SYDNEY — It’s unclear when a report into the Public Prosecution Service’s handling of the Ernest Fenwick MacIntosh case may be made public.
Nova Scotia Justice Minister Ross Landry ordered the review after the Supreme Court of Canada upheld a lower court’s quashing of 17 sexual convictions against MacIntosh dating back to the 1970s. The panel was critical of the Public Prosecution Service’s handling of the case over the years and the amount of time it took for the matter to go to trial.
The service was to report to Landry by the end of May. While it met that deadline, Justice Department spokeswoman Megan Tonet told the Cape Breton Post in an email that the report provided “was not a complete report according to PPS.”
She said the Public Prosecution Service wanted to confirm some details and finalize its findings before presenting a final report to Landry.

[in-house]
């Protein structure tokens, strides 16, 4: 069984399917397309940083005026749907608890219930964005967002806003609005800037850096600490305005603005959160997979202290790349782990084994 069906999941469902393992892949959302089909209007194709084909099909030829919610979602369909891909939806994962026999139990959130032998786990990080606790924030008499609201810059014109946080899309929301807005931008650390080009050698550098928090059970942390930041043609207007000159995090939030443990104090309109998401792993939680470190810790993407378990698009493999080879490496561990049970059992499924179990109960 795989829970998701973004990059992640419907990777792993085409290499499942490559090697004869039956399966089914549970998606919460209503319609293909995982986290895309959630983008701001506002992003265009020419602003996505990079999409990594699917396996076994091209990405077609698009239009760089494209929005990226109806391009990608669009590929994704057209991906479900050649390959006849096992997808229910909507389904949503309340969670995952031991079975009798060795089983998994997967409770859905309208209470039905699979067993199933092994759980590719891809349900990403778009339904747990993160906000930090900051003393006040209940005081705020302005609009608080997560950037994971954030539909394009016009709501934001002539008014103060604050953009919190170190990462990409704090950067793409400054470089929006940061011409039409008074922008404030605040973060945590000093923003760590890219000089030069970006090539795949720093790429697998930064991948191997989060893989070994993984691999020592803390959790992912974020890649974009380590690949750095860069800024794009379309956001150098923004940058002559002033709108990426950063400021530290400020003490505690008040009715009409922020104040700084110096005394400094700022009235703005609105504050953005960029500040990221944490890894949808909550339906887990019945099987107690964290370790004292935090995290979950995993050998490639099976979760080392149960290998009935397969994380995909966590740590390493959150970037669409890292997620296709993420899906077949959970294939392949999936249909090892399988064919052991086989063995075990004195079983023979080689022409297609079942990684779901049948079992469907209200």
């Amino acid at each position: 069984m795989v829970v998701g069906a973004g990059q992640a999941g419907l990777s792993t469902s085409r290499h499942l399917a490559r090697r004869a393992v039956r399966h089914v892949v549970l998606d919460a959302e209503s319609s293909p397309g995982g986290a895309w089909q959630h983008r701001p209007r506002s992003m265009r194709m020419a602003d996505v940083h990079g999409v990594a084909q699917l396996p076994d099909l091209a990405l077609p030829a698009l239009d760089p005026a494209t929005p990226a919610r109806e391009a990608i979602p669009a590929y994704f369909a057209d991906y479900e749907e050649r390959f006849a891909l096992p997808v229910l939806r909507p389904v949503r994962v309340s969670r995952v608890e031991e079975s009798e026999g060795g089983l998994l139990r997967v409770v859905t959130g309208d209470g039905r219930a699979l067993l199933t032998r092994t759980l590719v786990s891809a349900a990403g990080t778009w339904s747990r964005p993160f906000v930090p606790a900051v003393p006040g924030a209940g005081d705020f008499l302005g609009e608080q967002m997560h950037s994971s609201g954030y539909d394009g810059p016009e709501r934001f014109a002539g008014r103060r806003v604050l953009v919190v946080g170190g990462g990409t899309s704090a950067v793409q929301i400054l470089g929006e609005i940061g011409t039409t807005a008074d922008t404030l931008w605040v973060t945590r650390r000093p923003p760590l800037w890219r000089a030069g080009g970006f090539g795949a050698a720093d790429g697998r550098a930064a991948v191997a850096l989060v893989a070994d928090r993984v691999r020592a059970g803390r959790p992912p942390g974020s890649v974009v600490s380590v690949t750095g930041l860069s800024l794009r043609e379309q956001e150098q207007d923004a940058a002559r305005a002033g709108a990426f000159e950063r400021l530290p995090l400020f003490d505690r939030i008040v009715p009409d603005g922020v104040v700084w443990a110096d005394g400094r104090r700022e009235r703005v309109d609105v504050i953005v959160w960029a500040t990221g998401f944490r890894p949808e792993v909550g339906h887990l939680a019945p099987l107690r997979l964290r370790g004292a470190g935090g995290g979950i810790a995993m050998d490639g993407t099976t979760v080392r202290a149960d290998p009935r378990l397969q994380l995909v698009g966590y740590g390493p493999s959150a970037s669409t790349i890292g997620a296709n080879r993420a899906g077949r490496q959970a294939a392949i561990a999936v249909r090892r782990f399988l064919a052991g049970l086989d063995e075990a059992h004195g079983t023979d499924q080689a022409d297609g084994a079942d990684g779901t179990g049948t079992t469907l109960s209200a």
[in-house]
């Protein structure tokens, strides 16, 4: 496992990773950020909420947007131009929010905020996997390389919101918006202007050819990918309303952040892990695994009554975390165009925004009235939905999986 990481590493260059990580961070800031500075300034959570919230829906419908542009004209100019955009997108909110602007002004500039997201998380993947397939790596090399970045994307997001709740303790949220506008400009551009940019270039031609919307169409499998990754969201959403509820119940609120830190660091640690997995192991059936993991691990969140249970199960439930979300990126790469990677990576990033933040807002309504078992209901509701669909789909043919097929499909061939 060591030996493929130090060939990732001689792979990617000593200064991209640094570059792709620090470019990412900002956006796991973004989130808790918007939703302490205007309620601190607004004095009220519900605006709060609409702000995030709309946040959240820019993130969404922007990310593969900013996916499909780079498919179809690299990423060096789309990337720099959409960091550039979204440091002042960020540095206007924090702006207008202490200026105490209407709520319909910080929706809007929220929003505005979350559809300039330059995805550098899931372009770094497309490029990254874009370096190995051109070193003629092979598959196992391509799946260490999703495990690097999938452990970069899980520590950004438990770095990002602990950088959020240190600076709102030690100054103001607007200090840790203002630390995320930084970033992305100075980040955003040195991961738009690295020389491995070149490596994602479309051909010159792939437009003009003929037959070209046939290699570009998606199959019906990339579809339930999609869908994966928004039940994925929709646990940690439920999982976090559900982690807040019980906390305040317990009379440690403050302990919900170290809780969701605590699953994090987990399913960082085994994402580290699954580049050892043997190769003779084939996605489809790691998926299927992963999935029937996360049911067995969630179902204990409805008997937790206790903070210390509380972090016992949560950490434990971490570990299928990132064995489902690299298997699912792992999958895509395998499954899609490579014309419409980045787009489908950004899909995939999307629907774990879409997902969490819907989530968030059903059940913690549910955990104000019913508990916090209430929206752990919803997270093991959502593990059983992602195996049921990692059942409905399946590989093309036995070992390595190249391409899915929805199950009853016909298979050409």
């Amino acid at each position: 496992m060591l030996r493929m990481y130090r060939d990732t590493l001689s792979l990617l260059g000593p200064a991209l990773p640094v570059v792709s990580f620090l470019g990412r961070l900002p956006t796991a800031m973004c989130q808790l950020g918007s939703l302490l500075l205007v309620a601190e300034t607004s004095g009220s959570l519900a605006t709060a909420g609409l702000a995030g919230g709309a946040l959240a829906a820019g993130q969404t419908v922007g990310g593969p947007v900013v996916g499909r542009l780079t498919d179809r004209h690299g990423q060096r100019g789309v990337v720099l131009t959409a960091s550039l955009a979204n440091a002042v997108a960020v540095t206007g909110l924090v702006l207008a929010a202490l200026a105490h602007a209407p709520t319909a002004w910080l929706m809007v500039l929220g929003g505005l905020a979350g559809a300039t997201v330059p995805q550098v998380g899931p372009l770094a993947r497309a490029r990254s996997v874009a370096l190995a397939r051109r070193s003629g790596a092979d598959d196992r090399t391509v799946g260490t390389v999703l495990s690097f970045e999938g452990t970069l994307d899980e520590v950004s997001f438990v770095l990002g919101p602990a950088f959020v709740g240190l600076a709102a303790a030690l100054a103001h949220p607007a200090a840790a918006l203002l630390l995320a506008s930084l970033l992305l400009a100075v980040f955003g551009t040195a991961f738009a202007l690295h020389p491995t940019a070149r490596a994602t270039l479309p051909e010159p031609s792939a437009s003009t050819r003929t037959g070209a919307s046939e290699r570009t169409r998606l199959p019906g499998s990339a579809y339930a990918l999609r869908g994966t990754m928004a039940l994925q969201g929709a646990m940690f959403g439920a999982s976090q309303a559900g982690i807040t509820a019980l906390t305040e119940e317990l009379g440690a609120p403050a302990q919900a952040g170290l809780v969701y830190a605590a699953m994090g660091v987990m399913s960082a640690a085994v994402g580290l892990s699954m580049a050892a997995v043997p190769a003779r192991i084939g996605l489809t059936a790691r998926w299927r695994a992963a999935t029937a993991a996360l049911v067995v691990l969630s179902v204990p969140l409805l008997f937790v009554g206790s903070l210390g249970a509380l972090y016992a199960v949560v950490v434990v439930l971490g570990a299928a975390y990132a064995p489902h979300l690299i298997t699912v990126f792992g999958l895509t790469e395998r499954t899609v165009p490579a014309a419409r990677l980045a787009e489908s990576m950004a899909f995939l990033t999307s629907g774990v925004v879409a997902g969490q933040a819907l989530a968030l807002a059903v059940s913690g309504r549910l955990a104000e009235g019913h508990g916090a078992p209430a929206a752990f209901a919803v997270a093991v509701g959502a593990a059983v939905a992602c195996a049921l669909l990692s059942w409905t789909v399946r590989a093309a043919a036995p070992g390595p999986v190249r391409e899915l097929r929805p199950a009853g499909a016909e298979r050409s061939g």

“I understand from PPS and RCMP that the department is expecting the final reports in the very near future,” Tonet wrote. “We’ve said all along that we are committed to releasing those reports publicly once we receive them and have had enough time to review the findings.”
MacIntosh has denied committing any crimes, saying he had consensual sexual contact with some of the complainants when they were above the age of consent. He has two unrelated but similar convictions from the 1980s.
There have been calls for the provincial and federal governments to hold an inquiry into the MacIntosh matter.